For some weeks we have seen people anticipating how much faster their fibre to the cabinet product from Openreach will run, and with the database updates taking place on the 28th and 29th January 2012 people will be able to receive an estimate that reflects the adoption of VDSL2 Profile 17a which can run at up 80 Mbps downstream, and up to 20 Mbps on the upstream.
We should emphasis that no lines are going to start running at over 40 Mbps, the trial to unleash people is still underway. Those providers taking part in the FTTC 80/20 trial will be able to add a lot more people to the service from Monday 6th February 2012 when the final pilot prior to full product launch commences.
As providers may not be ready to sell an up to 80 Mbps service, they have the option of capping estimates at 40 Mbps downstream and 10 Mbps for the upstream. The Openreach system will only produce a single set of figures, i.e. the number will be for the ANFP ADE17 plan. For those who have FTTC already, those getting close to 40Mbps now will see the largest improvements, but slower lines may still see some improvement, but it will be incremental rather than a simple doubling of speed.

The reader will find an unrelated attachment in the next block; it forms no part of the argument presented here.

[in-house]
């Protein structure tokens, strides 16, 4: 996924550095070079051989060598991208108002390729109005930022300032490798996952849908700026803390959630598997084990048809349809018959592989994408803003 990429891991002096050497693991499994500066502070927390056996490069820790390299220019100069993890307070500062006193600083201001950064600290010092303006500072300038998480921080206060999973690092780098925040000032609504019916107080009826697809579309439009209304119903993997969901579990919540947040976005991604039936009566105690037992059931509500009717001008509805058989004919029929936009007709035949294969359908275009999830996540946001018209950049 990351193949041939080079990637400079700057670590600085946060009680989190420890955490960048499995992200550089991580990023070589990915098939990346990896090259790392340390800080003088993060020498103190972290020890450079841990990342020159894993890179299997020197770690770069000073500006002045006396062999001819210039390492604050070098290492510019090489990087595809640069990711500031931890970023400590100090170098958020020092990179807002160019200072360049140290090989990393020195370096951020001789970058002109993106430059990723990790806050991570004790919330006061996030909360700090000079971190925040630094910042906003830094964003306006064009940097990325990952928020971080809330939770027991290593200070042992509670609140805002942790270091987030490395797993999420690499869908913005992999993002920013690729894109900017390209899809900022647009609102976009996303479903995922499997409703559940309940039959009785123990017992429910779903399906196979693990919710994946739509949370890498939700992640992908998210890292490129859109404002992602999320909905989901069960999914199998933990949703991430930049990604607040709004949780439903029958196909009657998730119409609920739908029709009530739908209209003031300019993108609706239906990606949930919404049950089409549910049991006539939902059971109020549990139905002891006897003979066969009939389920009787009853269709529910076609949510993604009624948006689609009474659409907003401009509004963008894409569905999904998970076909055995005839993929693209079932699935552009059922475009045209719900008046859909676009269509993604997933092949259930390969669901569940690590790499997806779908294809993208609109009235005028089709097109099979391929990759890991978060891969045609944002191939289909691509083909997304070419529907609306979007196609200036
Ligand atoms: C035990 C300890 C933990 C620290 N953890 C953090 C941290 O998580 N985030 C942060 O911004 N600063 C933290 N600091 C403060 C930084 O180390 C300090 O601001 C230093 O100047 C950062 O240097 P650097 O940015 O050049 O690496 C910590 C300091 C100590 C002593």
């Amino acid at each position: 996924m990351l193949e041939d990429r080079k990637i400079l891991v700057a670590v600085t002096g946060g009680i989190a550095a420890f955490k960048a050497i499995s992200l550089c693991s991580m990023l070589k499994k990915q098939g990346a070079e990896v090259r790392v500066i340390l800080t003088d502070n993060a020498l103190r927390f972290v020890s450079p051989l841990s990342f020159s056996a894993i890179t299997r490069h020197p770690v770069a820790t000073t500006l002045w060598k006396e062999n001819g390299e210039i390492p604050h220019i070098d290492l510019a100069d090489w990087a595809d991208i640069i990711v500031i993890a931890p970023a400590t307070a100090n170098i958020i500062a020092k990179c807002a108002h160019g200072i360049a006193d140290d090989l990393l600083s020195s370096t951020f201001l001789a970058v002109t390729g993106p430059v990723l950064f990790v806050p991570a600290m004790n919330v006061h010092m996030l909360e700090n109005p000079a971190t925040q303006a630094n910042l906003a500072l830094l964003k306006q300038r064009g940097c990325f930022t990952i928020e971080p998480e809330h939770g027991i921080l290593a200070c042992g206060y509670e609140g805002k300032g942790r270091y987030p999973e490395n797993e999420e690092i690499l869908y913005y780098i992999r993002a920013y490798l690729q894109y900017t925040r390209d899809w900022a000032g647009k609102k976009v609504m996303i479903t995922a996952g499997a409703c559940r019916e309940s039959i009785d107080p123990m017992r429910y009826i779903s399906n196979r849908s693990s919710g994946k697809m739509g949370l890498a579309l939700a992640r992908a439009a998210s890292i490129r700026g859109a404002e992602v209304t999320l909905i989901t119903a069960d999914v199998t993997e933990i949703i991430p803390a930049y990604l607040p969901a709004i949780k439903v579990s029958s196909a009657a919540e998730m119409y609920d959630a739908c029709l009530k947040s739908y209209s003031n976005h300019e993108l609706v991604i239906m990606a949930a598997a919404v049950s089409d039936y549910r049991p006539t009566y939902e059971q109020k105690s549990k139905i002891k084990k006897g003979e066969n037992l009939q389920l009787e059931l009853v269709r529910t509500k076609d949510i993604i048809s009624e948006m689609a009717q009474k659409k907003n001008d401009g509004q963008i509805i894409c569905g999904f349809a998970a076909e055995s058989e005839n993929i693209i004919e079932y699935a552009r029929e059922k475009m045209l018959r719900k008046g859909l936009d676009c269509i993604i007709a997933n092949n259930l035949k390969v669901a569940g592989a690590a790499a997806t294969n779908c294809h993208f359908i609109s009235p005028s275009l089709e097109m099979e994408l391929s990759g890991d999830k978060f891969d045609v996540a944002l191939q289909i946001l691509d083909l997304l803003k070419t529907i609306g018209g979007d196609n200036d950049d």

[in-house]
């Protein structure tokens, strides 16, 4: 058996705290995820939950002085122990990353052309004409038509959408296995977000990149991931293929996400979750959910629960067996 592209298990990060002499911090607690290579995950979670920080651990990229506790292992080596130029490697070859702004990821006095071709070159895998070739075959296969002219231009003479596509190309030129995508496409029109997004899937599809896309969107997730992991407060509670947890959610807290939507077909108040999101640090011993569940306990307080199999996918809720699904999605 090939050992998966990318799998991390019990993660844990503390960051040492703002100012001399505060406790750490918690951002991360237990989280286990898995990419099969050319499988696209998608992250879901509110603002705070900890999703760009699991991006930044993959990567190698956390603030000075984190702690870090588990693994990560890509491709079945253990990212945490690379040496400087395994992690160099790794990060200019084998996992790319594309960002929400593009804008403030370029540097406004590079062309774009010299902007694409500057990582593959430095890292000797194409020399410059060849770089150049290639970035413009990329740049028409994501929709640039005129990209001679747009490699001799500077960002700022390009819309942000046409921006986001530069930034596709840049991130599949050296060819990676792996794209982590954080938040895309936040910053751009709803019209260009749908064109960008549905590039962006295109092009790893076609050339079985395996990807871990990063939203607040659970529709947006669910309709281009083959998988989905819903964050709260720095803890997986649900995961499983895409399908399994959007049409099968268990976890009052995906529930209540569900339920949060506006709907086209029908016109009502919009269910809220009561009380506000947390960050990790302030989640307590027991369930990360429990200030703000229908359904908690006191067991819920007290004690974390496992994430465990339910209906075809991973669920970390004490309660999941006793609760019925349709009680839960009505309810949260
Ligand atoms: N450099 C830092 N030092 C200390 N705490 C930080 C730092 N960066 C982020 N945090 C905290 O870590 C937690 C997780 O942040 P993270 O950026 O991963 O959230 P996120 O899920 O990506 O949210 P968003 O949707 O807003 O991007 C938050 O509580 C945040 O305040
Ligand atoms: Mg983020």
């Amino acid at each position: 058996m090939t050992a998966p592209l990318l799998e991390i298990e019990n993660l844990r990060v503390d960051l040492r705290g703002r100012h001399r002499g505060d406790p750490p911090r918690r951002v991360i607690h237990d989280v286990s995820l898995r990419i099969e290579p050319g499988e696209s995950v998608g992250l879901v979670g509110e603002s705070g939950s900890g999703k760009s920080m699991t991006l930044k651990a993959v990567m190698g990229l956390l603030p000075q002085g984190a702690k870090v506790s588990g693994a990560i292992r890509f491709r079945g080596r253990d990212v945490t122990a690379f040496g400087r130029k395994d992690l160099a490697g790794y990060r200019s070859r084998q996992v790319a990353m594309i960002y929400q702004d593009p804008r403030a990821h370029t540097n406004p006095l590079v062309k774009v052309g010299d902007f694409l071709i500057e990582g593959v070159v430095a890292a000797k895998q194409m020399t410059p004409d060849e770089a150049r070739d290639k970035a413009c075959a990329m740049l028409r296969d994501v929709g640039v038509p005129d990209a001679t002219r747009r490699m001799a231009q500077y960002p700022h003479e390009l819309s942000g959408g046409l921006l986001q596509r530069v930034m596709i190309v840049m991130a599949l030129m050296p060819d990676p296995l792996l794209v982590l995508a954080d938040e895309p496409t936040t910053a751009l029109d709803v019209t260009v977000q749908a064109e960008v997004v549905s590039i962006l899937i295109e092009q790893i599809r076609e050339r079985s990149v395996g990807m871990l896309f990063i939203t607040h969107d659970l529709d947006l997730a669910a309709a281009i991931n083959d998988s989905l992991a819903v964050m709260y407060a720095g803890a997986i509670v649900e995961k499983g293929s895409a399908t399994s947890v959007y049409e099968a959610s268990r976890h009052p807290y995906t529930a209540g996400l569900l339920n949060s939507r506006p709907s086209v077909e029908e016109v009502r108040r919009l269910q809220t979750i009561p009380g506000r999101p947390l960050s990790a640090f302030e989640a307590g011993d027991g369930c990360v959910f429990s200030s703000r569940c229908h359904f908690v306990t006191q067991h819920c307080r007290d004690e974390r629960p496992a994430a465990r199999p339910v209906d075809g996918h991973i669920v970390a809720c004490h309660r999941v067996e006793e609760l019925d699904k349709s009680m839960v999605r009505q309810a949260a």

The BT Wholesale checker can be used to get an estimate of what is possible using FTTC if it is enabled in your area. The checker works best when you supply a telephone number, estimates based on postcode are known to be less reliable. The Openreach estimates that BT Wholesale use are generally worst case scenarios, with most people exceeding the estimates, which is in contrast to ADSL and ADSL2+ estimates which have often proved difficult to exceed. In some situations Openreach are estimating speeds slower than what is possible over ADSL2+, in this case the actual speeds should match or exceed that of an existing ADSL2+ service.